Shanghai train station, long exposure.
I wrote previously about Internet use and depression, how we tend to multi-distract and overstimulate when feeling bummed. This is an effect which Dr. Peter Whybrow says is akin to electric cocaine. “Our brains are wired for finding immediate reward. With technology, novelty is the reward. You essentially become addicted to novelty.” (via the Pacific Standard).
It’s an interesting interview, and there are many studies coming out showing the same (I think obvious thing). This I thought was an interesting point:
“Many of the usual constraints that prevented people from doing things 24 hours a day—like distance and darkness—were falling away,”
We now have nearly infinite choices, but this can be crippling. Our frontal (“executive”) cortex really isn’t that strong or executive at all. We are driven primarily by reptilian/mammalian impulses and the frontal cortext doesn’t control these impulses as much as comment sardonically after they’ve made a mess.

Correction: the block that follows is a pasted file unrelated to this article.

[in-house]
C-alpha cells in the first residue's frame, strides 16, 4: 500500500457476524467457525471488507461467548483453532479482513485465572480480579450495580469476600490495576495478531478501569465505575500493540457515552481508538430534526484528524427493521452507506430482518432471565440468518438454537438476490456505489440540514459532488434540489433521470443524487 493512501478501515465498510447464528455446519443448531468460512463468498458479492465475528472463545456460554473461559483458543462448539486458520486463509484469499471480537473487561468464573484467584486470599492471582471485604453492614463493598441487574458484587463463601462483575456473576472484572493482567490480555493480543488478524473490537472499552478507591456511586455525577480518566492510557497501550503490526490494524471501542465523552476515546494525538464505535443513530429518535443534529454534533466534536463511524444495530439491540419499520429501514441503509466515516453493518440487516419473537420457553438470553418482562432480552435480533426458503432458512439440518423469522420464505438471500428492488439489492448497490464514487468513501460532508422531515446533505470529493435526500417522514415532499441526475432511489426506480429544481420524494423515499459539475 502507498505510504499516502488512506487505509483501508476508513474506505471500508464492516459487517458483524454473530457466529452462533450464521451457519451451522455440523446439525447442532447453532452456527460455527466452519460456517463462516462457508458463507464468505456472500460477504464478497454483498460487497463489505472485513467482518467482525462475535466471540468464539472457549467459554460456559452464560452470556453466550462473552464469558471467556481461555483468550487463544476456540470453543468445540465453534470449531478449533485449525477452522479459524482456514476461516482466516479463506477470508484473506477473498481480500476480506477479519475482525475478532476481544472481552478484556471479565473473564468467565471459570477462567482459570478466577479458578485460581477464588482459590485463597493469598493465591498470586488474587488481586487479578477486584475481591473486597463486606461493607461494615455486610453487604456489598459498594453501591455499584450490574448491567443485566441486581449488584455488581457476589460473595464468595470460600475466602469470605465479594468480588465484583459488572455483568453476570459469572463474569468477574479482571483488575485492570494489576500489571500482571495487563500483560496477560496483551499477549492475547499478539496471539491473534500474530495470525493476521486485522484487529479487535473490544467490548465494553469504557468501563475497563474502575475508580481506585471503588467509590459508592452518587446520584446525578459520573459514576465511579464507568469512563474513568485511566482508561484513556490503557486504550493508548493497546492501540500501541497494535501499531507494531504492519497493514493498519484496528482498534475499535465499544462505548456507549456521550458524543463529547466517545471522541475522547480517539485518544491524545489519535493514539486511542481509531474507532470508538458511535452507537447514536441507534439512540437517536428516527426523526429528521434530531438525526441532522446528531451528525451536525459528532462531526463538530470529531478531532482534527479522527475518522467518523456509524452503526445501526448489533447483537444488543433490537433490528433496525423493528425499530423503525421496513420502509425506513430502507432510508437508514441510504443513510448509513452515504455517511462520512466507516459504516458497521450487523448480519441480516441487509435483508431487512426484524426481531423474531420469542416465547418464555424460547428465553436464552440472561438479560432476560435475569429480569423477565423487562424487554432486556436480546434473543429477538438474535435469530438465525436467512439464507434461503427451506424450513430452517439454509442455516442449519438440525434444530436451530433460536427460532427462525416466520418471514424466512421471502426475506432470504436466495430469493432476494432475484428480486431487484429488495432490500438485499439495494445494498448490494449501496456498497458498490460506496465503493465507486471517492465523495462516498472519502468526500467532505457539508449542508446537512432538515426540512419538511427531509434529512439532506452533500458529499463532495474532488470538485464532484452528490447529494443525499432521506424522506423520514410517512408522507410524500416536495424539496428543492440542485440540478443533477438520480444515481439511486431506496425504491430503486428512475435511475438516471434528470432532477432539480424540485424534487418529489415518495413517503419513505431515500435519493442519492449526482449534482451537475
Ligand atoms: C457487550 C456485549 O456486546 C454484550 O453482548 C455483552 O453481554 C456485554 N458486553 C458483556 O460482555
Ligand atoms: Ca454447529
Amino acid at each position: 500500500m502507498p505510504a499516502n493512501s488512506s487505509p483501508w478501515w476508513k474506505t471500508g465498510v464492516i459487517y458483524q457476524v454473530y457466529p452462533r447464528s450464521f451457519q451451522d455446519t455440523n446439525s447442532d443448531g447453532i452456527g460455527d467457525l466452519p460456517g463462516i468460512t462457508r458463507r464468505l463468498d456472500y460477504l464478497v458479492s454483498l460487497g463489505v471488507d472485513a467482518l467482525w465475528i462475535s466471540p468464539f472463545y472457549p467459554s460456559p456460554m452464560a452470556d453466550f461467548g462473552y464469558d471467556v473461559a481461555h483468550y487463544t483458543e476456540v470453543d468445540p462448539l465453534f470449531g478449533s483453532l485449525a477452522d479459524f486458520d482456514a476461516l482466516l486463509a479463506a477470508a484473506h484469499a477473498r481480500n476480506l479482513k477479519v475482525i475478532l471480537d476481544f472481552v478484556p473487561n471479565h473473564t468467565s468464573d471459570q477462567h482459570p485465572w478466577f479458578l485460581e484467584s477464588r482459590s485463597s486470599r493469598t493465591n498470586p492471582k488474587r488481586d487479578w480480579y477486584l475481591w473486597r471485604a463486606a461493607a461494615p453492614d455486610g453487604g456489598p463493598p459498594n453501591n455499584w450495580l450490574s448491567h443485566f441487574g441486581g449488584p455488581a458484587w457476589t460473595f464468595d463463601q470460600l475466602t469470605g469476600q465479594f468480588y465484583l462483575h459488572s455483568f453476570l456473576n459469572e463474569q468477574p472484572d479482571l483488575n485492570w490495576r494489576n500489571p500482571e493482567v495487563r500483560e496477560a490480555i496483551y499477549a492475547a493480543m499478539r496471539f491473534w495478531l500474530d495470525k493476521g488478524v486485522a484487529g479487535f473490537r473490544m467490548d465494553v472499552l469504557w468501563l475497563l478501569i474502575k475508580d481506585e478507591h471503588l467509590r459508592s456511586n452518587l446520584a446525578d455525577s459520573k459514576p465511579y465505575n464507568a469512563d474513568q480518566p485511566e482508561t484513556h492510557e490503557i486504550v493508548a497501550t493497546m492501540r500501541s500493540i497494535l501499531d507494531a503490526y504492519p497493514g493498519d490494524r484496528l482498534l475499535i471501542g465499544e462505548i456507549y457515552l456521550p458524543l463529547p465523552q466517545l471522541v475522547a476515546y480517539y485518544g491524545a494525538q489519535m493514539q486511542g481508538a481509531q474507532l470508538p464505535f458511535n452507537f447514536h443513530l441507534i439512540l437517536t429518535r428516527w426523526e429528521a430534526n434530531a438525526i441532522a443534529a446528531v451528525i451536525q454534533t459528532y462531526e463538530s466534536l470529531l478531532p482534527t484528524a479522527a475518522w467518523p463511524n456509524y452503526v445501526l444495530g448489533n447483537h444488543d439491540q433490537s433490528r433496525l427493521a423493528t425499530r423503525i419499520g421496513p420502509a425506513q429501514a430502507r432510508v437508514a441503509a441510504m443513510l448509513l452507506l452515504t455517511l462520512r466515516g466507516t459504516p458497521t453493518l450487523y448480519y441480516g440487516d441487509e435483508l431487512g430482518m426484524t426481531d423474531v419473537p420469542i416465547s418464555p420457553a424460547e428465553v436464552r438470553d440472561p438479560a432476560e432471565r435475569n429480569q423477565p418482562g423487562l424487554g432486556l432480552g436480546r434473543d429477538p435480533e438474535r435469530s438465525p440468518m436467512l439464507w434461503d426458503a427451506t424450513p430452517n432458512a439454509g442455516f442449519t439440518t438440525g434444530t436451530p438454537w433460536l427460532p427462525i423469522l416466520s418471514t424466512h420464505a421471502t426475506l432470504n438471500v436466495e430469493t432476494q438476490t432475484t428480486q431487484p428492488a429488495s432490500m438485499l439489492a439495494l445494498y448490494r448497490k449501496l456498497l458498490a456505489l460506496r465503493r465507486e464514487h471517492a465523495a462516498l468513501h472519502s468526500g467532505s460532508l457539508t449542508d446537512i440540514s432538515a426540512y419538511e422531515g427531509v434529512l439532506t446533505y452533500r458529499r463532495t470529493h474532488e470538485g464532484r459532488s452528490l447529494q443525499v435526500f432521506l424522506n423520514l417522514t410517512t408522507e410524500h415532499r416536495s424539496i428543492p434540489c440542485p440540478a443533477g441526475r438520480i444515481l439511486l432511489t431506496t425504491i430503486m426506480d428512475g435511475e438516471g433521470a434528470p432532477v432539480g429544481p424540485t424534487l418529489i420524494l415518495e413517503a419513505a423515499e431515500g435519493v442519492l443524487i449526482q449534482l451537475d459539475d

With computers, smartphones and the Internet we have the power to do almost anything at anytime, and this can of course lead to some bad loops. Not that I want to go back to naturally imposed limits, I mean, I like having lighting and being able to talk to my sisters in America (which I should do more often, actually) and, like, watch Pan’s Labyrinth when I feel like it. Rather than going back to natural limits, I think we just need to set artificial ones, which is an opportunity for the next generation of technology.
Say, iPads that require ten push-ups to unlock. Email programs that only download once a day, unless they detect something insanely important. Phones which schedule calls at mutually convenient times, and force you to call your grandmother once a week. This can proceed towards a gamification of life, whereby the currently random reward system of the net is geared towards meaningful goals – staying healthy, maintaining social connections, working harder, helping others.
There is a problem in technology yes, but I see this more as an opportunity for better tech than a call to blanket shut it off.
The full interview is worth a read.